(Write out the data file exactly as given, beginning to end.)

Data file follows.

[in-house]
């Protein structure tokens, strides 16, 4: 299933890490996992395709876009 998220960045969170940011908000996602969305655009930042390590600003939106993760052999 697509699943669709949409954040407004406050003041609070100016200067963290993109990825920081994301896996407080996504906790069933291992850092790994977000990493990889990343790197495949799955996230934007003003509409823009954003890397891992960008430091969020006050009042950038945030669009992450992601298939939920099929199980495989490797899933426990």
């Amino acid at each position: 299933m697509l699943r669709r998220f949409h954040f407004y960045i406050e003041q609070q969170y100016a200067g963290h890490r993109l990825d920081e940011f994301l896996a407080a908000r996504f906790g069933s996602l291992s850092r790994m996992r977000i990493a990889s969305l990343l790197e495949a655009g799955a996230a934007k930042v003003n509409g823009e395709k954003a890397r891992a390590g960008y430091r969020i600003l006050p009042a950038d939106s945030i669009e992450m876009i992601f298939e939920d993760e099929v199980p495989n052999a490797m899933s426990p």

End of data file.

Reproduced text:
[in-house]
């Protein structure tokens, strides 16, 4: 299933890490996992395709876009 998220960045969170940011908000996602969305655009930042390590600003939106993760052999 697509699943669709949409954040407004406050003041609070100016200067963290993109990825920081994301896996407080996504906790069933291992850092790994977000990493990889990343790197495949799955996230934007003003509409823009954003890397891992960008430091969020006050009042950038945030669009992450992601298939939920099929199980495989490797899933426990």
């Amino acid at each position: 299933m697509l699943r669709r998220f949409h954040f407004y960045i406050e003041q609070q969170y100016a200067g963290h890490r993109l990825d920081e940011f994301l896996a407080a908000r996504f906790g069933s996602l291992s850092r790994m996992r977000i990493a990889s969305l990343l790197e495949a655009g799955a996230a934007k930042v003003n509409g823009e395709k954003a890397r891992a390590g960008y430091r969020i600003l006050p009042a950038d939106s945030i669009e992450m876009i992601f298939e939920d993760e099929v199980p495989n052999a490797m899933s426990p």